The most common advice Hosbach gives to families when their loved one enters Hospice focuses on goal setting and to really hone in on what the patient wants.
“We can get lost in what the caregiver wants, what the medical team wants, and what the family wants. And sometimes we lose sight of what the patient wants. It’s important to negotiate on behalf of the patient to meet their wishes,” shared Hosbach. “I always say in medicine we can do a lot, but should we do a lot. It is not our job to argue with the patient. We want to get them to the finish line as gracefully as possible.”
Hosbach encourages medical students and new doctors to have some exposure to hospice and try to get comfortable talking about end of life and goal setting. Honest communication is important, even when it isn’t easy.
Hosbach often ends these long discussions by reminding families that even when death is peaceful and the patient is in a better place, it’s ok to admit that as the family member,
“It’s still hard, it just sucks. I have found that to be true with the losses in my own family. Sometimes there is just nothing you can say to change that,” he explained.
Balancing the emotions of constantly learning that your patients have passed is something that can weigh heavily on you, according to Hosbach. It is something all the employees in the hospice industry face. He feels that maintaining his private practice helps bounce his spirits back.
“I still get to see the babies and nursery visits, and do a little with sports medicine,” Hosback said.
The combination of a family practice and hospice work truly paints the image of the full circle of life. But at the end of the day, doctors are human too, and they are not immune from the sea of emotions that build up as someone passes away.
“What gets to me is especially if I am in a home with a dying mother and her kids. I have been known to shed a tear and my voice will crack. That’s part of the way we learn to cope with things,” he said.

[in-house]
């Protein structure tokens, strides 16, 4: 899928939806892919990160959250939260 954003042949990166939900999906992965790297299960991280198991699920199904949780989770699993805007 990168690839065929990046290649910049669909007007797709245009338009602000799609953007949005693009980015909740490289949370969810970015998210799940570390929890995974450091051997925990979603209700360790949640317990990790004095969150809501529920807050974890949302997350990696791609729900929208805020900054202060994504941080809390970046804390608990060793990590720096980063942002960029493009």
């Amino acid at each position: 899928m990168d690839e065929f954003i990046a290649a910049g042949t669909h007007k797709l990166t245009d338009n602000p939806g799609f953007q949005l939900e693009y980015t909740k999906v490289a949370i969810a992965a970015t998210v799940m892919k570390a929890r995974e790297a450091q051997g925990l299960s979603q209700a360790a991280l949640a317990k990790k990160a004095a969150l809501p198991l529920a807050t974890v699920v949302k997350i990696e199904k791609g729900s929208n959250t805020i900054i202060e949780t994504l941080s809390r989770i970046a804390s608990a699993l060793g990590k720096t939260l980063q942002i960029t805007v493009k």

But the opportunity to provide comfort and warmth for patients at a time when it is needed most far outweighs the negative.
“Everybody at EverHeart has a big heart and works hard as a team. I am blessed to be a part of it,” said Hosback.
Working in a rural community has also been a positive experience for Hosbach, noting that the family unit is very strong in this area. Our team spends one-on-one time with patients, and their loved ones often note that our staff become like family. There are also more opportunities to positively impact the community in a rural area, where you don’t get lost in the noise of a big city.
“I just LOVE the employees of EverHeart,” he says with a genuine smile and bounce of excitement in his voice. “You guys are FUN people!”
“From everyone at EverHeart, we thank Hosbach for his 32 years of service to our organization!” the release said.
Hosbach graduated with honors from Ohio University College of Osteopathic Medicine. In addition to serving as medical director at EverHeart Hospice, Hosbach maintains a private practice in Fort Recovery and St. Henry in affiliation with Mercer Health. He is the recipient of the 2022 Ohio American College of Osteopathic Family Physicians (ACOFP) Distinguished Physicians Award and is a current member and past president of the ACOFP. His hobbies include golf, sports, playing with his kids and grandkids, playing trumpet, and writing humor and performing humor.
EverHeart Hospice is a non-profit organization caring for patients in West Central Ohio and East Central Indiana for over 42 years. To learn more, visit their website at www.everhearthospice.org